Presentation on theme: "Hypotheses Lower elevations have less biomass input compared to upper elevations. Shrubs at lower elevations have higher amounts of Lignin and C:N ratios."— Presentation transcript:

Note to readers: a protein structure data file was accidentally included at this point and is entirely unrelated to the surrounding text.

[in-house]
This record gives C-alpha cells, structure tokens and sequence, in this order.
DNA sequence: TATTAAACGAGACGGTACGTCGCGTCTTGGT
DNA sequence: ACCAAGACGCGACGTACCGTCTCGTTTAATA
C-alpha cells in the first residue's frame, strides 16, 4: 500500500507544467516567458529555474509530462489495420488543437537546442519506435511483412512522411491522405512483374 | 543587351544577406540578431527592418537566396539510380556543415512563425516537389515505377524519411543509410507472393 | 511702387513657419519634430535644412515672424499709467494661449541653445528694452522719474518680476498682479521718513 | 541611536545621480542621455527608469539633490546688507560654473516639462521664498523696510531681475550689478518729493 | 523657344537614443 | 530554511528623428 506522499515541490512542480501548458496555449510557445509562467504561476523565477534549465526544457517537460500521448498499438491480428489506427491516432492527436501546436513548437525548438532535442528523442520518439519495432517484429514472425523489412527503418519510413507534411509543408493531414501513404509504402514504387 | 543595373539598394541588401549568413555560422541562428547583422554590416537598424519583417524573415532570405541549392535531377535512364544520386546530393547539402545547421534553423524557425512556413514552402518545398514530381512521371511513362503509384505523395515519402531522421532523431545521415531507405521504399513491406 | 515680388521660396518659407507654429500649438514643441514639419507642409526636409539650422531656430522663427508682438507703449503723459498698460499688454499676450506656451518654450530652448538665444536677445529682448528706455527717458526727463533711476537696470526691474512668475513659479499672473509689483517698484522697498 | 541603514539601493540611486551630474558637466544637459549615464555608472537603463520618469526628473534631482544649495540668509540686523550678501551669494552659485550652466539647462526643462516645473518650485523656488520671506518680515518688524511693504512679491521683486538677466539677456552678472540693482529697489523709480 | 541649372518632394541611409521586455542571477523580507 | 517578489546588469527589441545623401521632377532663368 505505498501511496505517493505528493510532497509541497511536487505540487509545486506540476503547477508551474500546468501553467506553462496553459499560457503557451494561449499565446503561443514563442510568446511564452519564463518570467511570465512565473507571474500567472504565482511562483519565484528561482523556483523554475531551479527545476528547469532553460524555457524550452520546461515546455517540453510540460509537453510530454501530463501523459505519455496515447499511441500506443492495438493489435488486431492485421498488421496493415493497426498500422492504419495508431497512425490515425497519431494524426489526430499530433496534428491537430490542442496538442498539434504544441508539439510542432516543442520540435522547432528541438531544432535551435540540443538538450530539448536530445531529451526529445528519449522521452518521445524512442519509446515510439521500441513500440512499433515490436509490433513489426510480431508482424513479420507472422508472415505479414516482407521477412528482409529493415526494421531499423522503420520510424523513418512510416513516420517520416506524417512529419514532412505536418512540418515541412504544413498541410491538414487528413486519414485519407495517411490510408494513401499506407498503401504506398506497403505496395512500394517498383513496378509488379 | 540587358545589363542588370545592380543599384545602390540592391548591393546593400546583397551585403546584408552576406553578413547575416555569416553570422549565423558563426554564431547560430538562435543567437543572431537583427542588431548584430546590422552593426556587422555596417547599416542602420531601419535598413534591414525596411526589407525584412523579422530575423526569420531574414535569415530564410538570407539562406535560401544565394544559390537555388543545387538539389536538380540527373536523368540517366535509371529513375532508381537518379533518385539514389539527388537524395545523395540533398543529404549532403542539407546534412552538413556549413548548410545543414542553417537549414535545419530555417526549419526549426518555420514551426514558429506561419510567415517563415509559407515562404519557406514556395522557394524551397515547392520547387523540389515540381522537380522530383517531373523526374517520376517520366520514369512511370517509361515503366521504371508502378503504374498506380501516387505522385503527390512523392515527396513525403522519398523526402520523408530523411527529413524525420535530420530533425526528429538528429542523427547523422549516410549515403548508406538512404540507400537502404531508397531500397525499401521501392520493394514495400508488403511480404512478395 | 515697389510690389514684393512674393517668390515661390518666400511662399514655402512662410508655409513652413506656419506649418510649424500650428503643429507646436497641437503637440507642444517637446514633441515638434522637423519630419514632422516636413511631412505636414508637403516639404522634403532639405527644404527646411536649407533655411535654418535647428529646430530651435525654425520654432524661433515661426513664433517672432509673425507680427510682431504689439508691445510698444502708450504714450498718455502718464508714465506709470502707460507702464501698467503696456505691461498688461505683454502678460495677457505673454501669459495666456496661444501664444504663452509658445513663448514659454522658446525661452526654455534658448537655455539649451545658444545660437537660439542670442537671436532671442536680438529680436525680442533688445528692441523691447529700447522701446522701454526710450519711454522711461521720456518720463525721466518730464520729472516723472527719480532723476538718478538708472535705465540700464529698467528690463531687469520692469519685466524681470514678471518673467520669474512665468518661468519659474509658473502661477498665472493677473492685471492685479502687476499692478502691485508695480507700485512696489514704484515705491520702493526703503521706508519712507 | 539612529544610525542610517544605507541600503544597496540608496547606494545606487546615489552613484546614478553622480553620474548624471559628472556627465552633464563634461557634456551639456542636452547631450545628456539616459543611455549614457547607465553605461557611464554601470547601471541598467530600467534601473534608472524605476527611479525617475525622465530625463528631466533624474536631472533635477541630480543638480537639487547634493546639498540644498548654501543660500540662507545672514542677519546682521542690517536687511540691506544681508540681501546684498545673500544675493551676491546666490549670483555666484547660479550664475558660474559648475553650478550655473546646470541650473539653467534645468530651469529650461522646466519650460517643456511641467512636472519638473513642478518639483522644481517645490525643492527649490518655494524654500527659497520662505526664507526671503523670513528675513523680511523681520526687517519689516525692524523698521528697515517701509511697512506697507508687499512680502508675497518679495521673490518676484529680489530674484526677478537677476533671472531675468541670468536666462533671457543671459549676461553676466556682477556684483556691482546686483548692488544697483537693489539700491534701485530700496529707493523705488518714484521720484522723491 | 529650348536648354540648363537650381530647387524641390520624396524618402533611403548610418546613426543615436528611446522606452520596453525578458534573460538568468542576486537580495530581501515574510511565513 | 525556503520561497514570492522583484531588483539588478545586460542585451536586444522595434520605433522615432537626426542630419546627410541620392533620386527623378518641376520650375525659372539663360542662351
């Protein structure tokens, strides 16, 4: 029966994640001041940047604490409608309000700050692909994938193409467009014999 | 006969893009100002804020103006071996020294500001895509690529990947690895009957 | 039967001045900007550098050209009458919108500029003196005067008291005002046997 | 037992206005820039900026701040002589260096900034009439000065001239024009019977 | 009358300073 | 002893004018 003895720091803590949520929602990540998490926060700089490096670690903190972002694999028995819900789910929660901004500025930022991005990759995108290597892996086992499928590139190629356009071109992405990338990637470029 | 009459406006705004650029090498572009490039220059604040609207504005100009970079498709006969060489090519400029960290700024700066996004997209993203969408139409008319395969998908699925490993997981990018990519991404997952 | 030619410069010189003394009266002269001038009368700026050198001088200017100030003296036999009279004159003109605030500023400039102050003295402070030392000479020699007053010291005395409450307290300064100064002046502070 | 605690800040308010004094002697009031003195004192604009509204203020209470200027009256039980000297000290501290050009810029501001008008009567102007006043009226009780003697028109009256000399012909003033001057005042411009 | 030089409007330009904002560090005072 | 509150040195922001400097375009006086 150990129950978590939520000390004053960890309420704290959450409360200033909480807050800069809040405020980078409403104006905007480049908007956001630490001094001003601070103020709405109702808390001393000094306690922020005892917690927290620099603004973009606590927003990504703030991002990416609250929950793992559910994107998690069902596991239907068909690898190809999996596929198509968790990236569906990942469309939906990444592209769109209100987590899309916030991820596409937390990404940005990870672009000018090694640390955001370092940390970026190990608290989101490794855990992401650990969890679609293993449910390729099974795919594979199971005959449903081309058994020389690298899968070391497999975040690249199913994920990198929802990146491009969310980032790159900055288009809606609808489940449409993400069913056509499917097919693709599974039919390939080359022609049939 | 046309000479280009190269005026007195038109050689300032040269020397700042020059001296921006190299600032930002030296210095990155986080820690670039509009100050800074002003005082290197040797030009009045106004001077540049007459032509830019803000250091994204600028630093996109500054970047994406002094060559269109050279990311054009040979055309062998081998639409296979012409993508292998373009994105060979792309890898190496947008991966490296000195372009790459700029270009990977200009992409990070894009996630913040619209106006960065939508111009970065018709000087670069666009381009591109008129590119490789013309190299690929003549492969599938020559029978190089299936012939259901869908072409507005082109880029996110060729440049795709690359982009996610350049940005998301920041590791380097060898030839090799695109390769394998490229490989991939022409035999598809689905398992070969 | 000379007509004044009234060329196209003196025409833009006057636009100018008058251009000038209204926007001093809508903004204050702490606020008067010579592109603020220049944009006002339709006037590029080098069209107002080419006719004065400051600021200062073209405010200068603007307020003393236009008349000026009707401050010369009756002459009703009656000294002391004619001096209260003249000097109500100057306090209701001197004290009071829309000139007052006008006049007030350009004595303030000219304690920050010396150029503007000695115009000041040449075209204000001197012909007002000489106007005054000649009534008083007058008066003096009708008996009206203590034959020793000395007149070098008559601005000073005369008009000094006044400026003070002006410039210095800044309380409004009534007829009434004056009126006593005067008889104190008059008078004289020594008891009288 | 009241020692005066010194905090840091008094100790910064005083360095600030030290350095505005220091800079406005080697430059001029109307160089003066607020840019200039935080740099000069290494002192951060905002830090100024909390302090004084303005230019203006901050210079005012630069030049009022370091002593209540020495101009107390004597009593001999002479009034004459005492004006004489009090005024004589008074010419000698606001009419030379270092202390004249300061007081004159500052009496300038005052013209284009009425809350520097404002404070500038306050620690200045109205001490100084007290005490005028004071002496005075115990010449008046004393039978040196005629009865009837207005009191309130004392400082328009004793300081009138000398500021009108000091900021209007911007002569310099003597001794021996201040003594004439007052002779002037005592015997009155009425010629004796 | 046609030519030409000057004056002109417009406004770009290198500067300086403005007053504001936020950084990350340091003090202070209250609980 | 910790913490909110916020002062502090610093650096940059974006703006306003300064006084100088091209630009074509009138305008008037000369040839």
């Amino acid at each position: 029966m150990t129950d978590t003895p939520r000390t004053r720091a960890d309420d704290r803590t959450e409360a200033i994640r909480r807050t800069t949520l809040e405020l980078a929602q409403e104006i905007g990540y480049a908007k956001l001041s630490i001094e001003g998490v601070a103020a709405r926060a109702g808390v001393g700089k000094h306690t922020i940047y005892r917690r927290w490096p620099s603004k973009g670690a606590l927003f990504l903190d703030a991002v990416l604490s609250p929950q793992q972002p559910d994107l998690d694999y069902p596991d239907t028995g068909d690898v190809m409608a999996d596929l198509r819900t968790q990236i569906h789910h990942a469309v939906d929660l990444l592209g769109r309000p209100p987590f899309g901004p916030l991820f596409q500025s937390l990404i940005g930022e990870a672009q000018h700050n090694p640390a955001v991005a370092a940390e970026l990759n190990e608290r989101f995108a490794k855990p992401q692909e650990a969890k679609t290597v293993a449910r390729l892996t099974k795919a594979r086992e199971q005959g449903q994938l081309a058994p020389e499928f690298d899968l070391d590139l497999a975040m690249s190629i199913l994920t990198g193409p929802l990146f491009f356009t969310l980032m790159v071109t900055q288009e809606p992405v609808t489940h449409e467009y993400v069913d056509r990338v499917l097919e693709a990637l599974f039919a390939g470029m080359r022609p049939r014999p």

Hypotheses Lower elevations have less biomass input compared to upper elevations. Shrubs at lower elevations have higher amounts of Lignin and C:N ratios compared to higher elevations. Soil Sampling Stratified random sampling (three canopy and three Inter canopy areas (Fig.2))of soil in five plots up to 0-30cm (at 0-5, 5-10, 10-20 and 20-30 depth intervals(Fig.3)), at each elevation. Litter Trapping Litter traps (Fig.4) are custom made for the three randomly chosen shrubs within each plot to cover the entire canopy. Litter is collected over a period of one year. Soil Fractionation SOC associated with silt and clay are higher in the degree of stabilization compared to SOC associated with CPOM and FPOM. Percentages of these SOC will be used to determine its stability (labile or recalcitrant (Fig.5)) Laboratory Incubations Temperature sensitivity of SOC decomposition is evaluated via exposure of the soils to a temperature gradient ((15, 20, 25, 30) o C) in controlled (constant soil moisture - 50% water holding capacity) laboratory incubations (Fig.6). Methods Litter Quantity and Quality Collected litter will be measured in terms of concentrations of, biomass total C total N lignin CPOM Recalcitrant SOC Labile SOC ClaySiltFPOM Soil Sample Shrub Litter traps Soil sampling spot (canopy) Soil sampling spot (inter- space) Fig.2 Soil sampling scheme Fig.3 Soil core Fig.6 Laboratory soil incubations Fig.5 Schematic diagram of soil fractionation Fig.4 Litter trap design Soil organic carbon and its temperature sensitivity along an elevational gradient in a semi-arid ecosystem Hasini Delvinne, Kevin Feris, Alejandro Flores, Shawn Benner, Marie-Anne de Graaff Boise State University Background: Semi-arid ecosystems are an important component of the global carbon (C) cycle as they store a significant amount of soil C due to large extents of land. Rising temperatures may alter the amount of soil organic C (SOC) currently stored in these ecosystems. A proper consensus has not yet emerged on the temperature sensitivity of SOC decomposition posing an uncertainty in predicting C cycle feedback to rising temperatures. This study will provide improved insights to the sensitivity of SOC stores to global warming in semi arid ecosystems. Objective: To elucidate how litter input affects soil structure and SOC quality along an elevational gradient in a semi-arid ecosystem and assess impacts of these characteristics on the temperature sensitivity of SOC decomposition. Introduction Acknowledgements Fig XX Study Site Study site: Reynolds Creek Experimental Watershed in the Owyhee Mountains of Southwestern Idaho (Fig.1). Field sites : Flats, Nancy Gulch, Lower Sheep Creek, Reynolds Mountain (Table 1). Site Dominant Vegetation Elevation (m) MAP (mm) MAT ( o C) Flats Artemisia tridentata subsp. wyomingensis 118024010.22 Nancy Gulch Artemisia tridentata subsp. wyomingensis 14172808.86 Lower Sheep Creek Artemisia arbuscula 16533108.52 Reynolds Mountain Artemisia tridentata subsp. vaseyana 2111 7955.56 This research was supported by NSF RC CZO Cooperative Agreement #EAR 1331872 and USDA ARS. Advisors: Dr. Marie-Anne de Graaff, Dr. Kevin Feris, Dr. Alejandro Flores, Dr. Shawn Benner, all de Graaff lab members and especially Trevor Thornton, Billy Bringman, Megan Bijan and Rhet Stewart for their assistance in the field. Question 1 Question 2Question 3 How does the quantity and quality of SOC input change along an elevational gradient? How does the physical distribution (silt, clay, coarse particulate organic matter (CPOM), fine particulate organic matter (FPOM) of SOC change along an elevational gradient? How do these changes affect soil carbon decomposition under different temperatures? Table. 1 Field sites descriptions Reynolds Mountain Fig. 1 Field sites at Reynolds Creek 10m Flats Nancy Gulch Lower Sheep Creek T2G Hypotheses More labile SOC incorporated into CPOM and FPOM fractions at upper elevations, and more recalcitrant SOC associated with silt and clay at lower elevations - less precipitation Hypotheses SOC pools at lower elevations: larger positive feedback to temperature rise (greater amount of CO 2 emission) due to recalcitrant being more temperature sensitive than the labile SOC pools at upper elevations.